Not All Heroes Wear Capes: Creative Dressings Help Kids Recover

Not All Heroes Wear Capes: Creative Dressings Help Kids Recover

Surgical dressings with cartoon themes help kids heal after traumatic surgeries.

It’s almost like a storyline from the pages of a comic book: mild-mannered children enter a hospital’s operating room and emerge as superheroes!

Greives creates superhero head dressings like the Flash and
more with whatever materials his team can find.

Although a fantastic tale, it does represent the feelings created by the specialized head dressings that Matthew Greives crafts for the craniofacial surgery patients he treats.

“Kids are typically scared of the hospital, so we try to make something fun and interesting to distract them from the fact that they just went through something no child would ever want to undergo,” says Greives, M.D., Thomas D. Cronin Chair of Plastic Surgery, Children’s Memorial Hermann Hospital in Houston, Texas. “And hopefully it keeps them happier while they're recovering.”

Always searching for new materials

Greives began customizing patient head dressings by turning up the tops of standard white gauze bandages to resemble animal ears—a trick he learned from his fellowship director at UPMC Childrens Hospital of Pittsburgh in Pennsylvania. Soon, he and his team were adding stickers and coloring the dressings with markers to match a specific theme or holiday. One day, a nurse found some yellow coban (cohesive bandage) and suggested they could use it to create a head dressing resembling a Minion from the “Despicable Me” movies—and the rest is history.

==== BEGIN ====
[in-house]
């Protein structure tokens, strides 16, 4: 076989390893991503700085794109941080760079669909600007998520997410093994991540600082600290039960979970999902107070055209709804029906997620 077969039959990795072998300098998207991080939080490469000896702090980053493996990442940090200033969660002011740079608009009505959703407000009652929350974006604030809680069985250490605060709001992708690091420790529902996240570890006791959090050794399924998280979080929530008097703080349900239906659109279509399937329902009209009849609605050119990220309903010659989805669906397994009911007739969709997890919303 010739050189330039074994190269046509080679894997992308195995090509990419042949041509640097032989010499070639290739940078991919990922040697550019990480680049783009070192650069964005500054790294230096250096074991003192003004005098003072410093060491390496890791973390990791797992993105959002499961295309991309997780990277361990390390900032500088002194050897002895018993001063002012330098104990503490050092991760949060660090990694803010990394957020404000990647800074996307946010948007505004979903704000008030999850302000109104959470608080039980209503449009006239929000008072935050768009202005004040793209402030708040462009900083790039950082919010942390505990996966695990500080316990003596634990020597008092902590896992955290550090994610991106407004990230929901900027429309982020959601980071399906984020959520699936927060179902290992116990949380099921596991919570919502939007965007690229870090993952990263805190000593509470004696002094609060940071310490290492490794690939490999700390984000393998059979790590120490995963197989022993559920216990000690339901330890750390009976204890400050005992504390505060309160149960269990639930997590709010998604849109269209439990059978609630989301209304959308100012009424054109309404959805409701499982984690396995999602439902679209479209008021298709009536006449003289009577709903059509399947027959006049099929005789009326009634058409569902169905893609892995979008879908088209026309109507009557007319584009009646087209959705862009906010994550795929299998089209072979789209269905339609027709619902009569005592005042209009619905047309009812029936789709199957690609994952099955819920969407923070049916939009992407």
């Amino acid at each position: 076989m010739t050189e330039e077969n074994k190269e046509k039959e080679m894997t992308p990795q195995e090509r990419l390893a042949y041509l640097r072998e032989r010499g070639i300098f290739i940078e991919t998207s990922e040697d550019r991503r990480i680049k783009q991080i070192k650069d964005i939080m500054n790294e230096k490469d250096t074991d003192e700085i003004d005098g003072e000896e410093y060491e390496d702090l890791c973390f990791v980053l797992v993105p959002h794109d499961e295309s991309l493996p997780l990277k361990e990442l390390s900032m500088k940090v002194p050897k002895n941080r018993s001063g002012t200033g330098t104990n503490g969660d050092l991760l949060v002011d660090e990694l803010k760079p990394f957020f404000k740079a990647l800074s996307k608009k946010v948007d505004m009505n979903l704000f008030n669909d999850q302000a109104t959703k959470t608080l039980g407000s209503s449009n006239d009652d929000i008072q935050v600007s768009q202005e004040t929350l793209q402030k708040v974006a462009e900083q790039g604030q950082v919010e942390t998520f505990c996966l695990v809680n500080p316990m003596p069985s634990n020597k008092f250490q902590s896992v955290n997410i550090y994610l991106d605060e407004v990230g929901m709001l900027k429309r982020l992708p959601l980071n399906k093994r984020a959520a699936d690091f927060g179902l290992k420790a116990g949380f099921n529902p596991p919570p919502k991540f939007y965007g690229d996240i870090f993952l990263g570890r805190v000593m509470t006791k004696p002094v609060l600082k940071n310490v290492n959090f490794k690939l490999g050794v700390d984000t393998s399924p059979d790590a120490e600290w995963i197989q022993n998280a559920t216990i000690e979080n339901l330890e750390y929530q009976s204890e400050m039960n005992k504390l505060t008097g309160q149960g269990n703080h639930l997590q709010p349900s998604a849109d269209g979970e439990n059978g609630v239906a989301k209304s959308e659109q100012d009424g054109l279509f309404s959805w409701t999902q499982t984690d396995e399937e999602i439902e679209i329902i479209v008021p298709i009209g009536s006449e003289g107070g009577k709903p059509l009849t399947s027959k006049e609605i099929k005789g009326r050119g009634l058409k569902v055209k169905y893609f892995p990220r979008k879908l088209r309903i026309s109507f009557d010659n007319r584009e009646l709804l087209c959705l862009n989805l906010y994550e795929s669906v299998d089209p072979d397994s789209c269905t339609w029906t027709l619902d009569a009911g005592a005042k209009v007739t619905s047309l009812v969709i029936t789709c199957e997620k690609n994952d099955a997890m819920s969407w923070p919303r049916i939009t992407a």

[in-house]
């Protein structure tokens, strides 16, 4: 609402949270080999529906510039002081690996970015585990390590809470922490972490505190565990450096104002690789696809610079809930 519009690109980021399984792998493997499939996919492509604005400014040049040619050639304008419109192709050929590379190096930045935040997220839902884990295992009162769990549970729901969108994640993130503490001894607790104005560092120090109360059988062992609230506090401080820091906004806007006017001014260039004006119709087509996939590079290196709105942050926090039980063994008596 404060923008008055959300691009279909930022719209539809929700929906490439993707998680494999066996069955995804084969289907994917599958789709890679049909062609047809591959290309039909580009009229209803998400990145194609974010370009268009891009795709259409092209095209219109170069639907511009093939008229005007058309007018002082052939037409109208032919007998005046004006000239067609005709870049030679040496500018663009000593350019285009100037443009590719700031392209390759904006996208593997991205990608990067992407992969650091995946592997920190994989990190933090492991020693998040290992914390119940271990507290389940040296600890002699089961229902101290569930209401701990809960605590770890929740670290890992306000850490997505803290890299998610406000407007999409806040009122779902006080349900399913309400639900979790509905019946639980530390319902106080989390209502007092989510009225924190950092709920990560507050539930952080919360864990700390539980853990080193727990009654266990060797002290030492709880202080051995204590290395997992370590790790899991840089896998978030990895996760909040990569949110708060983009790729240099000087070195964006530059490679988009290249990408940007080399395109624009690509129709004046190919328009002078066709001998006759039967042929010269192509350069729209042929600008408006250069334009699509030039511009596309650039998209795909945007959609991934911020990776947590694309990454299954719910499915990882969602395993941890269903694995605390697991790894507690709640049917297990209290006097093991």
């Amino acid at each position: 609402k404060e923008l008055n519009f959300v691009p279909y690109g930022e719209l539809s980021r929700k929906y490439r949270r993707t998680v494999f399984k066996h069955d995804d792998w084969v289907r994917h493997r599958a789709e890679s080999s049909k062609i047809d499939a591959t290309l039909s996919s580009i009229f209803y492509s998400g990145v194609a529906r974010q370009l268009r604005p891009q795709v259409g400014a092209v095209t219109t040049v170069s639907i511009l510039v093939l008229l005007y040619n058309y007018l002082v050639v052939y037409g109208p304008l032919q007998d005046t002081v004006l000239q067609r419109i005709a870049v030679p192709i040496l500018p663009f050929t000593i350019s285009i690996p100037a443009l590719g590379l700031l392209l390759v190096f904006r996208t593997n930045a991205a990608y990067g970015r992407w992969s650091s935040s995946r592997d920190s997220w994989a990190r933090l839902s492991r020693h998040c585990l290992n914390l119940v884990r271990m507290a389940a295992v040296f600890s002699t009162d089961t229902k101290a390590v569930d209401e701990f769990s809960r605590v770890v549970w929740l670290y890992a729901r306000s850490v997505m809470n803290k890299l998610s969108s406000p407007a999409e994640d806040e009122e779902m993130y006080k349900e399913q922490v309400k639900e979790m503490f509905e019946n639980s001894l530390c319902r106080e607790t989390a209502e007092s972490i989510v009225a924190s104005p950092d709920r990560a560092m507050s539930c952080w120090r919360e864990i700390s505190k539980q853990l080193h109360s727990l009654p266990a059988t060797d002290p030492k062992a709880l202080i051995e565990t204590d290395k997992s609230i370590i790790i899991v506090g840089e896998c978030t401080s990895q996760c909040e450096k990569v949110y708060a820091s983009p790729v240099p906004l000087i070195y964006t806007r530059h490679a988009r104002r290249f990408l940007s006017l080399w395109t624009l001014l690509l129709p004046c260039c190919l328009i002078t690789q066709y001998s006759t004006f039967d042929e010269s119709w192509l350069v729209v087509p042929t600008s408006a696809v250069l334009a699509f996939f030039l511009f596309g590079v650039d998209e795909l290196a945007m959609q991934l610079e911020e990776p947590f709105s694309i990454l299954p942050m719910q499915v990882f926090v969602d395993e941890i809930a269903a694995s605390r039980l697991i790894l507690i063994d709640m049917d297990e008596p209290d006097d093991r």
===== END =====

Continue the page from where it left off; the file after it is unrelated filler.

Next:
“If there's any idea we can come up with, usually my O.R. team and I will try to ‘MacGyver’ together anything cool and interesting we can find around the hospital to create it,” Greives says. “It’s definitely a team sport—I love that my team is so excited about it.”

Enhancing patient and family experience with minimal overhead

Minion dressing made with yellow cohesive bandage.            

Because Greives brings the head dressings to life using standard materials found around the children’s hospital and they take only a few minutes to craft, it’s a win-win proposition toward improving the overall patient experience. “It’s really just a low budget way to make someone's day,” Greives says.

In all, Greives estimates he and his team have customized head dressings for about 200 patients since he arrived at Children’s Memorial Hermann Hospital in 2014. He solicits requests for special dressings during the patient’s pre-surgical visit. In some cases, Greives will surprise them with whatever inspires him; in addition to the Minions, some of his favorites include Hello Kitty, Spiderman and Captain America—personalized with the initial of the patient’s first name.

And while the surgical team enjoys the hospital-wide scavenger hunt to source the materials necessary to create the newest design, there’s no doubt who enjoys the colorful creations most.

“It's always a great sign to me if the patient doesn't want to take off their dressing even after two days—they just want to keep them on,” Greives says.

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